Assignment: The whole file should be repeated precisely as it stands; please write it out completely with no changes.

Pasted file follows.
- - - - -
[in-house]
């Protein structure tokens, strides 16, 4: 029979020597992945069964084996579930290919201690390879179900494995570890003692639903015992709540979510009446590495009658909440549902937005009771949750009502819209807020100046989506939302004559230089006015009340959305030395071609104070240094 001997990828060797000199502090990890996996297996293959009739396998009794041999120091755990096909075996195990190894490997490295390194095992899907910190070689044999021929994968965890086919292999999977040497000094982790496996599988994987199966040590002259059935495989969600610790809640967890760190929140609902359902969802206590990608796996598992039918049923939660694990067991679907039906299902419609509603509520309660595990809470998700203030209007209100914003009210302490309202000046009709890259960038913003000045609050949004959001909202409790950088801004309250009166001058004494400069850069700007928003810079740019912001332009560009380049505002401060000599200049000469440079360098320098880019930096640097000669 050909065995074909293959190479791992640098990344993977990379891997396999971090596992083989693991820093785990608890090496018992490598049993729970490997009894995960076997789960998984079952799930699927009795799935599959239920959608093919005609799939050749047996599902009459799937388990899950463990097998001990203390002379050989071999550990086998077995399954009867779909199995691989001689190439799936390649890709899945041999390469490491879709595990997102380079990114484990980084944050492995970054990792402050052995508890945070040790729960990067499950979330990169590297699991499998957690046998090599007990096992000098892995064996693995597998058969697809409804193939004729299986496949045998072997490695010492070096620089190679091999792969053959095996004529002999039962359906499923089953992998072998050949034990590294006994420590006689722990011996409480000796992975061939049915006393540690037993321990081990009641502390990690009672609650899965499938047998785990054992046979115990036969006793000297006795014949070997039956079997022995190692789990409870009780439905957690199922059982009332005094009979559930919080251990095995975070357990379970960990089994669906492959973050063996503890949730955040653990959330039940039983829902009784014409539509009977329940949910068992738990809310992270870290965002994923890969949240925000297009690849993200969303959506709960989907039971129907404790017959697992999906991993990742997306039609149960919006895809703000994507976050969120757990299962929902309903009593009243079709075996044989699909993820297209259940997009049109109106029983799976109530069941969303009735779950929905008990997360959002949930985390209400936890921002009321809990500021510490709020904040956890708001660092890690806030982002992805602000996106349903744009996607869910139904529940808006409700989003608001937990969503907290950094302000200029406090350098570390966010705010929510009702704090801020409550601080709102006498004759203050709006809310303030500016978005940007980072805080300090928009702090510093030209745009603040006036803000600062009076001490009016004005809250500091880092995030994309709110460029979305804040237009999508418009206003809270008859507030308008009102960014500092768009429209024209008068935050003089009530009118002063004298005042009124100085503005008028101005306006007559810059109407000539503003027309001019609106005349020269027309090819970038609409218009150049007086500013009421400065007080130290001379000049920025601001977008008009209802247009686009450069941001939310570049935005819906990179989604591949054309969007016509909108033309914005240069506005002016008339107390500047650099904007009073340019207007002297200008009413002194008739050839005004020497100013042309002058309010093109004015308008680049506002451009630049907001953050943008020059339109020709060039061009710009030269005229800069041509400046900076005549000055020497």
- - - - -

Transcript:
[in-house]
């Protein structure tokens, strides 16, 4: 029979020597992945069964084996579930290919201690390879179900494995570890003692639903015992709540979510009446590495009658909440549902937005009771949750009502819209807020100046989506939302004559230089006015009340959305030395071609104070240094 001997990828060797000199502090990890996996297996293959009739396998009794041999120091755990096909075996195990190894490997490295390194095992899907910190070689044999021929994968965890086919292999999977040497000094982790496996599988994987199966040590002259059935495989969600610790809640967890760190929140609902359902969802206590990608796996598992039918049923939660694990067991679907039906299902419609509603509520309660595990809470998700203030209007209100914003009210302490309202000046009709890259960038913003000045609050949004959001909202409790950088801004309250009166001058004494400069850069700007928003810079740019912001332009560009380049505002401060000599200049000469440079360098320098880019930096640097000669 050909065995074909293959190479791992640098990344993977990379891997396999971090596992083989693991820093785990608890090496018992490598049993729970490997009894995960076997789960998984079952799930699927009795799935599959239920959608093919005609799939050749047996599902009459799937388990899950463990097998001990203390002379050989071999550990086998077995399954009867779909199995691989001689190439799936390649890709899945041999390469490491879709595990997102380079990114484990980084944050492995970054990792402050052995508890945070040790729960990067499950979330990169590297699991499998957690046998090599007990096992000098892995064996693995597998058969697809409804193939004729299986496949045998072997490695010492070096620089190679091999792969053959095996004529002999039962359906499923089953992998072998050949034990590294006994420590006689722990011996409480000796992975061939049915006393540690037993321990081990009641502390990690009672609650899965499938047998785990054992046979115990036969006793000297006795014949070997039956079997022995190692789990409870009780439905957690199922059982009332005094009979559930919080251990095995975070357990379970960990089994669906492959973050063996503890949730955040653990959330039940039983829902009784014409539509009977329940949910068992738990809310992270870290965002994923890969949240925000297009690849993200969303959506709960989907039971129907404790017959697992999906991993990742997306039609149960919006895809703000994507976050969120757990299962929902309903009593009243079709075996044989699909993820297209259940997009049109109106029983799976109530069941969303009735779950929905008990997360959002949930985390209400936890921002009321809990500021510490709020904040956890708001660092890690806030982002992805602000996106349903744009996607869910139904529940808006409700989003608001937990969503907290950094302000200029406090350098570390966010705010929510009702704090801020409550601080709102006498004759203050709006809310303030500016978005940007980072805080300090928009702090510093030209745009603040006036803000600062009076001490009016004005809250500091880092995030994309709110460029979305804040237009999508418009206003809270008859507030308008009102960014500092768009429209024209008068935050003089009530009118002063004298005042009124100085503005008028101005306006007559810059109407000539503003027309001019609106005349020269027309090819970038609409218009150049007086500013009421400065007080130290001379000049920025601001977008008009209802247009686009450069941001939310570049935005819906990179989604591949054309969007016509909108033309914005240069506005002016008339107390500047650099904007009073340019207007002297200008009413002194008739050839005004020497100013042309002058309010093109004015308008680049506002451009630049907001953050943008020059339109020709060039061009710009030269005229800069041509400046900076005549000055020497």